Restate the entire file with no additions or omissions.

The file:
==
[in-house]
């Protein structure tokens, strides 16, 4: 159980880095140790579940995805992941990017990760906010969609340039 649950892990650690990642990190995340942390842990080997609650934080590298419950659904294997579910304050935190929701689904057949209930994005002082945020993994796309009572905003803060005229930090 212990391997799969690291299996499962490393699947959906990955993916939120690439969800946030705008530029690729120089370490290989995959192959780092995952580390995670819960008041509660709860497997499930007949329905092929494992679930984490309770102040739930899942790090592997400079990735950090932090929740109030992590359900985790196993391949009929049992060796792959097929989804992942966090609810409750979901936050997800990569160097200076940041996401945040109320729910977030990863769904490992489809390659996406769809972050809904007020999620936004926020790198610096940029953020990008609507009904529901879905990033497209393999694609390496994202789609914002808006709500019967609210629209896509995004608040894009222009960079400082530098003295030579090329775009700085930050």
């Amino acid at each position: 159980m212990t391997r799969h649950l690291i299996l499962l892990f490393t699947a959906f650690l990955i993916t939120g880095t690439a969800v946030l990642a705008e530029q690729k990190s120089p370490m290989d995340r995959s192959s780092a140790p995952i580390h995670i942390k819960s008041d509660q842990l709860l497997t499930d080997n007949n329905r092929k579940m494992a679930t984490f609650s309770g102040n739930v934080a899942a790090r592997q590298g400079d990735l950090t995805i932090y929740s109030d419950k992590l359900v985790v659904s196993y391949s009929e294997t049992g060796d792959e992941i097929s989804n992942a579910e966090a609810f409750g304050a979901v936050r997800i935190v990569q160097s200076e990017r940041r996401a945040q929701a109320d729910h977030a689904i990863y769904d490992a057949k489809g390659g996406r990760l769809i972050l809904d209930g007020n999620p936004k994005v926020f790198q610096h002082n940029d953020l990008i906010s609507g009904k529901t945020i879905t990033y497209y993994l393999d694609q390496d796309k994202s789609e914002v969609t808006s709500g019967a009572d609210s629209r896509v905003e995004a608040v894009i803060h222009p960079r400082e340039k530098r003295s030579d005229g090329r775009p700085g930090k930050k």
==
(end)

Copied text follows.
[in-house]
């Protein structure tokens, strides 16, 4: 159980880095140790579940995805992941990017990760906010969609340039 649950892990650690990642990190995340942390842990080997609650934080590298419950659904294997579910304050935190929701689904057949209930994005002082945020993994796309009572905003803060005229930090 212990391997799969690291299996499962490393699947959906990955993916939120690439969800946030705008530029690729120089370490290989995959192959780092995952580390995670819960008041509660709860497997499930007949329905092929494992679930984490309770102040739930899942790090592997400079990735950090932090929740109030992590359900985790196993391949009929049992060796792959097929989804992942966090609810409750979901936050997800990569160097200076940041996401945040109320729910977030990863769904490992489809390659996406769809972050809904007020999620936004926020790198610096940029953020990008609507009904529901879905990033497209393999694609390496994202789609914002808006709500019967609210629209896509995004608040894009222009960079400082530098003295030579090329775009700085930050």
């Amino acid at each position: 159980m212990t391997r799969h649950l690291i299996l499962l892990f490393t699947a959906f650690l990955i993916t939120g880095t690439a969800v946030l990642a705008e530029q690729k990190s120089p370490m290989d995340r995959s192959s780092a140790p995952i580390h995670i942390k819960s008041d509660q842990l709860l497997t499930d080997n007949n329905r092929k579940m494992a679930t984490f609650s309770g102040n739930v934080a899942a790090r592997q590298g400079d990735l950090t995805i932090y929740s109030d419950k992590l359900v985790v659904s196993y391949s009929e294997t049992g060796d792959e992941i097929s989804n992942a579910e966090a609810f409750g304050a979901v936050r997800i935190v990569q160097s200076e990017r940041r996401a945040q929701a109320d729910h977030a689904i990863y769904d490992a057949k489809g390659g996406r990760l769809i972050l809904d209930g007020n999620p936004k994005v926020f790198q610096h002082n940029d953020l990008i906010s609507g009904k529901t945020i879905t990033y497209y993994l393999d694609q390496d796309k994202s789609e914002v969609t808006s709500g019967a009572d609210s629209r896509v905003e995004a608040v894009i803060h222009p960079r400082e340039k530098r003295s030579d005229g090329r775009p700085g930090k930050k």